It was early morning on November 10, 1938, the day after Kristallnacht. Streetcars moved slowly down Aachenerstrasse. They rolled past piles of shattered glass from storefront display windows and heaps of goods that mobs had looted from Jewish-owned stores and thrown into the street. Those passengers on the trolley who looked up from their newspapers saw—many with approval and some with horror and guilt—the word “Juden” scrawled on Jewish homes and commercial buildings. The air in Cologne was thick with smoke from the smoldering embers of Jewish homes and synagogues. The acrid plumes of smoke and bits of silvery ash curled slowly upward marking the spots where Nazi-inspired mobs had set match to fuel. The resulting fires had consumed livelihoods, homes, and any sense of belonging to which Germany’s remaining Jews had been clinging. The city looked like a war zone, which in truth it was, a battlefield in the simmering war the Third Reich had launched against Germany’s Jews that was now coming to full boil.
The SS pounded on the door of 412 Aachnerstrasse. Max, who had been shaving, wiped the soap from his face and opened the door. Without explanation, the officers arrested him. They said only: “Come with us.” And suddenly Max and the grey-clad officers were gone. Max’s daughters Renate and Erica had no idea what this meant; they were bewildered by their father’s arrest.
Max’s wife Trude, however, knew and she was filled with dread. She understood all too well what this might portend, not only for her husband Max and their family, but also for other Jews in Cologne. She immediately telephoned a colleague of Max’s who had sons the same ages as Renate and Erica in order to warn him. Trude was too late; the SS had already arrested him.
Trude hastily packed two small bags for the girls. Although it was unusual for women to drive in Germany in 1938, Trude knew this was no time to adhere to custom. She had bucked convention by going to college, so she did not fear driving, nor was it something she was willing to forego in a crisis. She put the girls into the family’s Opel sedan and drove through Cologne to pick up their friend’s sons.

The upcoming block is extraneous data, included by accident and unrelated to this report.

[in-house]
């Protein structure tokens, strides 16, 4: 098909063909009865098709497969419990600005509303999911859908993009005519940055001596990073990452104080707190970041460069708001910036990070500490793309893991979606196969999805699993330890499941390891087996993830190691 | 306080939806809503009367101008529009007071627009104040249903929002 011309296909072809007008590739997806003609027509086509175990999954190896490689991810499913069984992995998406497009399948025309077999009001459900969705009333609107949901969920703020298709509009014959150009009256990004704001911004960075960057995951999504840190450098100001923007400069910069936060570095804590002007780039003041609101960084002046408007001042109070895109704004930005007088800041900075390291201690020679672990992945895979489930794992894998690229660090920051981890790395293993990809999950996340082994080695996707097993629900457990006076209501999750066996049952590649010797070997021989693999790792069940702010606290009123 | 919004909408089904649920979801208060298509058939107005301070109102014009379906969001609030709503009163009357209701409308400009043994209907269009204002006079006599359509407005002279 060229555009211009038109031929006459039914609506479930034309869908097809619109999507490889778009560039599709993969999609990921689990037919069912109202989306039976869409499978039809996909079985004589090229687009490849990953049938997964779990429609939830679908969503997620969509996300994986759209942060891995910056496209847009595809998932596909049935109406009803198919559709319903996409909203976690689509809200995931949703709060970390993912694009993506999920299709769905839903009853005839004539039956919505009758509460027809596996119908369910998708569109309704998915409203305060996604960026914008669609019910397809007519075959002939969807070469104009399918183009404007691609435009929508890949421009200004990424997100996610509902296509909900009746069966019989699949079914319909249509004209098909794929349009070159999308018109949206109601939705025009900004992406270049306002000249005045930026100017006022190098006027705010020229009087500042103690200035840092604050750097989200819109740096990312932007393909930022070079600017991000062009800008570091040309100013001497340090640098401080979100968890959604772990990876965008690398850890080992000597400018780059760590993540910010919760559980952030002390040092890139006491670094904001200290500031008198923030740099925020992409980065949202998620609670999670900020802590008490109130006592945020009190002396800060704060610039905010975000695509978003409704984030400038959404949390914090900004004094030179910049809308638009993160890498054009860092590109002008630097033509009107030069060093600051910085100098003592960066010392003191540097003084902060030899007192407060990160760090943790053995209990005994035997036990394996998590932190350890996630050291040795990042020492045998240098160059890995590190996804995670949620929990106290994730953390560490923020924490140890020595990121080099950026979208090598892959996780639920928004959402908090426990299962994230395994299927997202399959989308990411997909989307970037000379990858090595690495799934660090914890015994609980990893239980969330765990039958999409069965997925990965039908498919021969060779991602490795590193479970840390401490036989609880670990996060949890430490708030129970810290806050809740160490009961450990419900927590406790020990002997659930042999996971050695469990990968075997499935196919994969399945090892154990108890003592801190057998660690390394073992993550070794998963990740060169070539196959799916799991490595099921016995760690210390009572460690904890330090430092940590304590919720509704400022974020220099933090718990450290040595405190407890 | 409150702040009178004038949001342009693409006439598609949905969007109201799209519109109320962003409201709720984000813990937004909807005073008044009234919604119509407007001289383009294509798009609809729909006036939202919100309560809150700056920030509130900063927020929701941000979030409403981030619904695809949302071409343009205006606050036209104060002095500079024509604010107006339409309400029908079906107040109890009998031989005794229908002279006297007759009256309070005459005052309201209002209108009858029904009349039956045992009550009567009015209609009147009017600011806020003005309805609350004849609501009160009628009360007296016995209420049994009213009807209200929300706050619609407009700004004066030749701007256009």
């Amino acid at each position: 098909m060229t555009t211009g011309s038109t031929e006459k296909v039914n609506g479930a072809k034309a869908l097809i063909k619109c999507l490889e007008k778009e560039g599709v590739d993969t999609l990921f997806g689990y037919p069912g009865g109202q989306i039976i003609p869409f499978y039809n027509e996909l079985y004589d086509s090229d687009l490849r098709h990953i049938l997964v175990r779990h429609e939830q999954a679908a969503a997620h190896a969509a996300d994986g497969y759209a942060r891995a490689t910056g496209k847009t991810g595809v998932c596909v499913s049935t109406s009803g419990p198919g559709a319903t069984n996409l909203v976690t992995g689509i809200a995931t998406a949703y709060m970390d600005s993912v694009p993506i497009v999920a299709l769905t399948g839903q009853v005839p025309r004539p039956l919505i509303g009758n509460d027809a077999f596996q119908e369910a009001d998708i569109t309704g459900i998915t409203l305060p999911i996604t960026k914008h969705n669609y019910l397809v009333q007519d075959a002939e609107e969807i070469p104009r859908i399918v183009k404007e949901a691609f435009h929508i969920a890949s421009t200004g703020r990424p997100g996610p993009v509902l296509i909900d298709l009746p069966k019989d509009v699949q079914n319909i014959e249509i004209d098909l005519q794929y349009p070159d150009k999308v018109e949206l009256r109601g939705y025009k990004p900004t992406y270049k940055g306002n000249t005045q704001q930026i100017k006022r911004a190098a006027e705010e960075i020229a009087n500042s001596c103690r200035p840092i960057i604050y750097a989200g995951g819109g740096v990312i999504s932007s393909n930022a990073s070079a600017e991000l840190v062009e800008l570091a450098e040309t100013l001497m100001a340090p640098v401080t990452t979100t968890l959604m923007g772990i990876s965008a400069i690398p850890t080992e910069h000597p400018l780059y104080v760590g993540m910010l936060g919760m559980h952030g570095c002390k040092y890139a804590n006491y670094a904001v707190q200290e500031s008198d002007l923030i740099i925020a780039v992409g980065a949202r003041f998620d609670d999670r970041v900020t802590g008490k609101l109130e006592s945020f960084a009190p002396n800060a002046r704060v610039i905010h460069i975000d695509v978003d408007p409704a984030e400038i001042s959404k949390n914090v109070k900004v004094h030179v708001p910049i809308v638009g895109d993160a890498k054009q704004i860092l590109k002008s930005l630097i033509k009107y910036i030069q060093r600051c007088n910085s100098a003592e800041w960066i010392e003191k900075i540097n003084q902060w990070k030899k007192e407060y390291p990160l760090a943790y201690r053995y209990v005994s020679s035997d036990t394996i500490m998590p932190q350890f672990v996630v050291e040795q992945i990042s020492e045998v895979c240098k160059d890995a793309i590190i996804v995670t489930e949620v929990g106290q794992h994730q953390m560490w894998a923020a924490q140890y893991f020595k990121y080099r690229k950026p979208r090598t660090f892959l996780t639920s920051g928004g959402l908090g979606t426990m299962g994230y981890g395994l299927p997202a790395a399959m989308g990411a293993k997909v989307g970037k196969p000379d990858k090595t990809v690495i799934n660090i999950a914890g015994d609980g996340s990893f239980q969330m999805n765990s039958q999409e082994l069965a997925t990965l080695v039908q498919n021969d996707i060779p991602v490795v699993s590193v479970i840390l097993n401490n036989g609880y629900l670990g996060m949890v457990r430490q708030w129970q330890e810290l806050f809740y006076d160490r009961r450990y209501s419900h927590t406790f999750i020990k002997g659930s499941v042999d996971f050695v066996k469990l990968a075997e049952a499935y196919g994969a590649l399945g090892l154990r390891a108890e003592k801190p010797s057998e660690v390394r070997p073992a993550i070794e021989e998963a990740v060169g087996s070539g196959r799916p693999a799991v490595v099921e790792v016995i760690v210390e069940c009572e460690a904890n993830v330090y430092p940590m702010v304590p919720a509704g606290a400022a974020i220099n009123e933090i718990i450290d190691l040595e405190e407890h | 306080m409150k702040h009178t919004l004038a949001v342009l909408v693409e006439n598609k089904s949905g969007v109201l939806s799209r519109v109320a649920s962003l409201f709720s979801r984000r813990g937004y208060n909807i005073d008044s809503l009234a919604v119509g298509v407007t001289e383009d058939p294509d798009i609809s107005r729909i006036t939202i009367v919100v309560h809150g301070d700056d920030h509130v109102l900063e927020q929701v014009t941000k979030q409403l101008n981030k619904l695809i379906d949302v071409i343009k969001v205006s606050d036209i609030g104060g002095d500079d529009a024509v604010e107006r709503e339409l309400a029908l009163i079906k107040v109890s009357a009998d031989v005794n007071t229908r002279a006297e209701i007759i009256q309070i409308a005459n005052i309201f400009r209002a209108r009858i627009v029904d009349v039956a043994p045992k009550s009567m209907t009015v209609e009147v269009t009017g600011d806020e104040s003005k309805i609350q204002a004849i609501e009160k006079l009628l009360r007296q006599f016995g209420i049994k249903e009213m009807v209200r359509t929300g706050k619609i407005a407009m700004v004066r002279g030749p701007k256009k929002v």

She drove the children out of the city and, she hoped, away from the Gestapo. What went through her mind as she drove? Perhaps she thought she should drive straight to Holland to get out of Germany. Maybe her best strategy was to try to save the children and herself and hope that somehow Max and his colleague would be released and could join them. But the border police would almost certainly detain her and the children since they did not have passports; the Nazis had seized their passports months earlier. Any effort to flee the country might result in all of them being arrested to await who knew what fate. Perhaps she should hide the children and return to Cologne to try to get Max released, but in doing so risk having all of them imprisoned. She drove onward with no good answer. Fear gripped her mind as tightly as her hands gripped the wheel; her lips were as white as her knuckles…
Jews in Cologne
The city of Cologne was established along the banks of the Rhine River, in what eventually became western Germany, during the first century A.D. The city began as a Roman outpost named Colonia Claudia Ara Agrippinensium. The city’s name was derived from the first word of the Roman designation for the outpost—Colonia. “Cologne”—the French version of the name—eventually became standard usage for the city’s name in English, as opposed to the German spelling of “Köln.”
Researchers have found references to a Jewish population in Cologne as far back as 321 A.D. Jewish merchants frequently followed Roman legions as the legions moved northward through the Roman empire. The merchants often established small communities on the banks of the Rhine alongside Roman encampments and fortifications. Cologne, one of those Roman encampments, soon had a small Jewish community. The first Jews to arrive in Germany, “the country known as ‘Ashkenaz’” in the Hebrew of the time, were merchants. However, there are no further written references to a Jewish presence in Cologne until the Middle Ages, so it is not clear there was a continuous Jewish presence in Cologne from the 4th to the 11th century.